Grand Falls-Windsor connection to famous Monchy-Le-Preux battle

Daring soldiers hold off German advance against the odds


Published on April 14, 2017

Monchy Road in Grand Falls-Windsor was named in recognition of the significant battle in Allied efforts during the First World War.

©Patrick Murphy photo

It has been almost exactly 100 years since the Newfoundland Regiment helped hold Monchy-le-Preux as part of the push in the Battle of Arras, which commenced April 9, 1917.

Just before midnight on April 14, 1917, the Newfoundlander Regiment moved to the firing trenches on the outskirts of Monchy-Le-Preux.

“Early that morning they were bombarded and (it) just about wiped out the battalion of Newfoundlanders,” said Si Thompson, president of the Royal Canadian Legion Branch 12 in Grand Falls-Windsor. “There were 460 causalities and a quarter of their regiment in Monchy at that time were taken prisoner. Basically the unit was just about annihilated except for these 10 individuals.”

The Heroes of Monchy include, back, left to right, Pte. Albert S. Rose, Lance-Cpl. Walter Pitcher, Lt.-Col. James Forbes-Robertson, Lieut. Kevin J. Keegan, Cpl. Charles Parsons and Sgt. J. Ross Waterfield. Front, Pte. Frederick Curran, Cpl. John H. Hillier and Pte. Japheth Hounsell.
Photo courtesy of The Rooms Provincial Archives

These 10 he refers - , Lt.-Col. James Forbes-Robertson (Commanding Officer), Lieut. Kevin J. Keegan (Signalling Officer), Sgt. J. Ross Waterfield (Provost Sergeant), Cpl. Charles Parsons (Signalling Corporal), Lance-Cpl. Walter Pitcher (Provost Corporal), Pte. Frederick Curran (Signaller), Pte. Japheth Hounsell (Signaller), Pte. Albert S. Rose (Battalion Runner), Pte. V. M. Parsons (1st Battalion - Essex Regiment), and Battalion Orderly Room Corporal, Cpl. John H. Hillier (who crawled in to join the groups after being temporarily knocked out by a bursting shell) - were left to hold off a full battalion of German soldiers until reinforcements arrive.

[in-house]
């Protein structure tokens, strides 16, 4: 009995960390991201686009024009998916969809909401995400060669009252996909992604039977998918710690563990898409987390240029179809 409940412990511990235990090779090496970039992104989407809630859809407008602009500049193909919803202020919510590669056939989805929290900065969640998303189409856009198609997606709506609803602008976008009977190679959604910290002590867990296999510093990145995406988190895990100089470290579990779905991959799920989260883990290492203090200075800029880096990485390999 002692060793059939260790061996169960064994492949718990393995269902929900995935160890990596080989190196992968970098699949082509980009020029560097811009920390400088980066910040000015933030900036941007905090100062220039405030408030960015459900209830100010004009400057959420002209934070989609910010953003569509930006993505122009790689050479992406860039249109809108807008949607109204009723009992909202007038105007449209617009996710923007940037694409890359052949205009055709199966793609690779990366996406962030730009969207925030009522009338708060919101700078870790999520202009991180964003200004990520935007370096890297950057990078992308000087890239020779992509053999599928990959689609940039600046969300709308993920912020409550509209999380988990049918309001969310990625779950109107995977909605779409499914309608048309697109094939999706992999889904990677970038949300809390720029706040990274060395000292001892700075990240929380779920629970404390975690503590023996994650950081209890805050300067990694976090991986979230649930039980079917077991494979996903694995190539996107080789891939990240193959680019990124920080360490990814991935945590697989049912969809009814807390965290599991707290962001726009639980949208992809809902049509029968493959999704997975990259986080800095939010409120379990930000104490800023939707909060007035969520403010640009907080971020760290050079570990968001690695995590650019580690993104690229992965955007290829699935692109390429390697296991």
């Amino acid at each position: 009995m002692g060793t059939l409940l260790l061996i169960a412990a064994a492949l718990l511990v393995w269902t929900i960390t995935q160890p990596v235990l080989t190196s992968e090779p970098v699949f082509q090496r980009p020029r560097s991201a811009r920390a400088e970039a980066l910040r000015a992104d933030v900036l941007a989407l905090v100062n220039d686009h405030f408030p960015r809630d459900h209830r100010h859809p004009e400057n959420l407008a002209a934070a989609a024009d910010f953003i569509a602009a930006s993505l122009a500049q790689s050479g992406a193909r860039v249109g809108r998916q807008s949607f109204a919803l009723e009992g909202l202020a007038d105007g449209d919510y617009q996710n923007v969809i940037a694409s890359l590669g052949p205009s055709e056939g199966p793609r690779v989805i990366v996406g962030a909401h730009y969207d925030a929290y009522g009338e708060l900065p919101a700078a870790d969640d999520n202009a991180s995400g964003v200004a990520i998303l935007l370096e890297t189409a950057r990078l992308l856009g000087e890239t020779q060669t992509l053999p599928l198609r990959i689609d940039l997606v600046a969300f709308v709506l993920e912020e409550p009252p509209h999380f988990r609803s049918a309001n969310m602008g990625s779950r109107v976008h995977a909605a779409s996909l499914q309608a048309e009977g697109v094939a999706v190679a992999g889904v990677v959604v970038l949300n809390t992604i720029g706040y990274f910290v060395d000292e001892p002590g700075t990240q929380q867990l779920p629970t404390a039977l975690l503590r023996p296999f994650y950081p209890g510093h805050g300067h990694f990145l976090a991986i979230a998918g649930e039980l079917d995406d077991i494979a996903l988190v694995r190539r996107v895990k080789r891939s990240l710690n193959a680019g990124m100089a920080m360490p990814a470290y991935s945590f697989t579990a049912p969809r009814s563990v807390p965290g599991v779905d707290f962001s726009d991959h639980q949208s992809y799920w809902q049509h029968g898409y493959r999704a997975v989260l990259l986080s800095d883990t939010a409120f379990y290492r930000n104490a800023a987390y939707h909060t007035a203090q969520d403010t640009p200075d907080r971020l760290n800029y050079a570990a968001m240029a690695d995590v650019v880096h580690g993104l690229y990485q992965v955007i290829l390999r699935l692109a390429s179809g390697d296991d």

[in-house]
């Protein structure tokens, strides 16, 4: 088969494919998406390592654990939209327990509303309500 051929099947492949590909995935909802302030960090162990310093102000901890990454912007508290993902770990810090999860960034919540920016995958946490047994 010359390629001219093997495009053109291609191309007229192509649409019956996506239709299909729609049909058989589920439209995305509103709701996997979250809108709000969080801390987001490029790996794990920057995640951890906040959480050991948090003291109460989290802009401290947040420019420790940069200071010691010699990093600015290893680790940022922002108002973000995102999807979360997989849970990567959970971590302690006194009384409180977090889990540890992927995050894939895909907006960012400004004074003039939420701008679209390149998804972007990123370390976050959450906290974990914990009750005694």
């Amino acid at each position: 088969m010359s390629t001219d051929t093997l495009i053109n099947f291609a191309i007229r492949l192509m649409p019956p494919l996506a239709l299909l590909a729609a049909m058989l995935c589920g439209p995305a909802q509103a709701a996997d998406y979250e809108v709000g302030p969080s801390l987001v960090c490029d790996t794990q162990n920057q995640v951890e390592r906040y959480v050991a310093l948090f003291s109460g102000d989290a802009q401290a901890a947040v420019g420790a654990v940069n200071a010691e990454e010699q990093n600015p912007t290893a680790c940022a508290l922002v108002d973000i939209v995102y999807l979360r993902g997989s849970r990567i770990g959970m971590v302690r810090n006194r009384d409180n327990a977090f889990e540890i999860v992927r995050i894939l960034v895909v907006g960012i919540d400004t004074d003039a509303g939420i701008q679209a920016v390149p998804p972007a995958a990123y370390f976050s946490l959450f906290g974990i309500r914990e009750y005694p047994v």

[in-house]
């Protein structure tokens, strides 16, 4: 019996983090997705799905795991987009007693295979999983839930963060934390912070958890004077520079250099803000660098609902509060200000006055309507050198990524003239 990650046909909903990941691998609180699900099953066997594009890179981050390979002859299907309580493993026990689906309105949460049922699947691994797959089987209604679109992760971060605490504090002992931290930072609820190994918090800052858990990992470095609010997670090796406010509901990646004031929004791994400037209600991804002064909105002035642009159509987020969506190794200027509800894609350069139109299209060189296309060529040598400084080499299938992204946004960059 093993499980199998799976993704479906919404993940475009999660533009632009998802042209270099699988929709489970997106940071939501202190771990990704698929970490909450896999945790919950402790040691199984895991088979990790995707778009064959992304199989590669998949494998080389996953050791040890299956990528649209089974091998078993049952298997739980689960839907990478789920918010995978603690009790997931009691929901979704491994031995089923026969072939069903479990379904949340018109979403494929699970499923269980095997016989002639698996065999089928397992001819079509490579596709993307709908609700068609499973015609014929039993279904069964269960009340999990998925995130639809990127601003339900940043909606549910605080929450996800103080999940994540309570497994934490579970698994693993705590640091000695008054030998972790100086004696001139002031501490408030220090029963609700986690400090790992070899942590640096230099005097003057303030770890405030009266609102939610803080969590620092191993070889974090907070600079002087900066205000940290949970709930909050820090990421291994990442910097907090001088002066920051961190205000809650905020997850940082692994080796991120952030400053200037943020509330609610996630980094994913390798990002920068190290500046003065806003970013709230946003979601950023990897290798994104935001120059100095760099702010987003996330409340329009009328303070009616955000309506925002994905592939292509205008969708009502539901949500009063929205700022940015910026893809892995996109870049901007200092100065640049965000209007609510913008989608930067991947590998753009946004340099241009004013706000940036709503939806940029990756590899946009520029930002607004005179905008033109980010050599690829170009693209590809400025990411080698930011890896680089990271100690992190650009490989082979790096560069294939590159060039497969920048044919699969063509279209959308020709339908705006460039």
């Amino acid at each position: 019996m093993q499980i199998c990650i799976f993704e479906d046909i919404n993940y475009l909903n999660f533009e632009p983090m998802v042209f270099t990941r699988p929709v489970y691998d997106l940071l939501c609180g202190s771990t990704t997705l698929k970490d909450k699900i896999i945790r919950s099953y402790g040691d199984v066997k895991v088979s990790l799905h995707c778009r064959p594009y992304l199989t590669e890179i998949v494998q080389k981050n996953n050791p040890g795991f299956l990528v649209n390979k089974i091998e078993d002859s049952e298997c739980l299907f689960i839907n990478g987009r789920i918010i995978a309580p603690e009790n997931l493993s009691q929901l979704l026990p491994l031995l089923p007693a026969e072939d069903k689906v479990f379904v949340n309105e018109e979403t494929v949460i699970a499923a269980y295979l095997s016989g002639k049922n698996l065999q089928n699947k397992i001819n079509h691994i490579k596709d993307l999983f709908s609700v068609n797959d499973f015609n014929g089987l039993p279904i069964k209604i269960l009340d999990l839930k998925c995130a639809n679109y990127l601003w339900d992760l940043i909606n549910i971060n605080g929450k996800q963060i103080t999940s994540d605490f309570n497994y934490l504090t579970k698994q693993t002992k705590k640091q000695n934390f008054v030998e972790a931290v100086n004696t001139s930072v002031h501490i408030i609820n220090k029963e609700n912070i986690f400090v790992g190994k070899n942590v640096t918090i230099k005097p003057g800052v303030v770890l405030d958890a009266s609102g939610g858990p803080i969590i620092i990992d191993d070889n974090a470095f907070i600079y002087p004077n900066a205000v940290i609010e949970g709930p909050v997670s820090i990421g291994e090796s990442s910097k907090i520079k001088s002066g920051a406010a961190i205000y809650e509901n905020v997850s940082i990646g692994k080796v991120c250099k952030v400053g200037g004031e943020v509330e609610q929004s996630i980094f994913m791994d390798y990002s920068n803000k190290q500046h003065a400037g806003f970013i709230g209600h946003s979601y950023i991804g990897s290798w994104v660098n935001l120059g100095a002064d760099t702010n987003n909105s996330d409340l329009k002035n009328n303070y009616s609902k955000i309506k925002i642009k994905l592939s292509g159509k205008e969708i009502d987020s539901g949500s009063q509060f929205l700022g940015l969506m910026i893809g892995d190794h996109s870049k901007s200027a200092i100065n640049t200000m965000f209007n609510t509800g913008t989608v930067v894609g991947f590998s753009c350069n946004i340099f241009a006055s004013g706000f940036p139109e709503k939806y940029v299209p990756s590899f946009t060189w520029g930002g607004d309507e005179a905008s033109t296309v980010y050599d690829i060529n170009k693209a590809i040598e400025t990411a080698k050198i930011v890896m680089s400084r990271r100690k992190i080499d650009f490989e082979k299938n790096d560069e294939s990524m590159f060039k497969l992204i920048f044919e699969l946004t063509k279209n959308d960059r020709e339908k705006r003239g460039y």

Two of them, Hounsell and Pitcher, were enlisted from Grand Falls, as they were living and employed in the town, and went overseas from there.

“The story goes is they had minimal amount of ammunition so every shot had to count,” Thompson said. “So any movement on the line on the German side, it was actually taken out. These were not infantry people. Actually fighting on the ground with rifles wasn’t their job. But they kept the Germans at bay until reinforcements came.”

When the allies came back in to reinforce those 10 people and they captured the Germans, they thought at that period of time that there was at least a battalion of soldiers defending Monchy-le-Preux.

“The general at that time said that if Monchy-le-Preux was not held, it would take 40,000 troops to regain that hill, and the 10 Newfoundlanders, two from Grand Falls, were part of the contingent that kept the Germans from getting into the Monchy.

“The significance of Monchy is not underestimated, but it’s underestimated when it gets the scale of Beaumont-Hamel. We talk about Beaumont-Hamel a lot, and rightly so, but on the scale, Monchy-le-Preux was at least comparable to what happened at Beaumont-Hamel.”

Monchy Road in present day Grand Falls-Windsor is named in recognition of the historic battle.

Sgt. Pitcher died in battle November 20, 1917. Lance-Cpl. Hounsell died in battle April 13, 1918, one day short of the first anniversary on Monchy-le-Preux.